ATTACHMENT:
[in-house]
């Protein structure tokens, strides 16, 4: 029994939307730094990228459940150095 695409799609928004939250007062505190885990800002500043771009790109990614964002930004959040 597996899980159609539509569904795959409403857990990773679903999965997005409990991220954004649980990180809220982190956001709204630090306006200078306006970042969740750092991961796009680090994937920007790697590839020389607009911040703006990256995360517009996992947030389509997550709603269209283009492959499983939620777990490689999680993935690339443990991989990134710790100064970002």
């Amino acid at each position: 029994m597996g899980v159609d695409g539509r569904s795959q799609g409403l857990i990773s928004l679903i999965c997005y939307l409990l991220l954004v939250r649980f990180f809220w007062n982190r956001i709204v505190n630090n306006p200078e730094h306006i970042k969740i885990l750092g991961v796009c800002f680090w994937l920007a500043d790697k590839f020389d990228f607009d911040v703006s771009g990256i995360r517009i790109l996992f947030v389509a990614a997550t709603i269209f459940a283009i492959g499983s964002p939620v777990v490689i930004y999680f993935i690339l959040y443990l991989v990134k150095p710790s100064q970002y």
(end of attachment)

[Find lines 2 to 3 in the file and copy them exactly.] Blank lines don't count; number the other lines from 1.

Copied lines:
């Protein structure tokens, strides 16, 4: 029994939307730094990228459940150095 695409799609928004939250007062505190885990800002500043771009790109990614964002930004959040 597996899980159609539509569904795959409403857990990773679903999965997005409990991220954004649980990180809220982190956001709204630090306006200078306006970042969740750092991961796009680090994937920007790697590839020389607009911040703006990256995360517009996992947030389509997550709603269209283009492959499983939620777990490689999680993935690339443990991989990134710790100064970002």
């Amino acid at each position: 029994m597996g899980v159609d695409g539509r569904s795959q799609g409403l857990i990773s928004l679903i999965c997005y939307l409990l991220l954004v939250r649980f990180f809220w007062n982190r956001i709204v505190n630090n306006p200078e730094h306006i970042k969740i885990l750092g991961v796009c800002f680090w994937l920007a500043d790697k590839f020389d990228f607009d911040v703006s771009g990256i995360r517009i790109l996992f947030v389509a990614a997550t709603i269209f459940a283009i492959g499983s964002p939620v777990v490689i930004y999680f993935i690339l959040y443990l991989v990134k150095p710790s100064q970002y």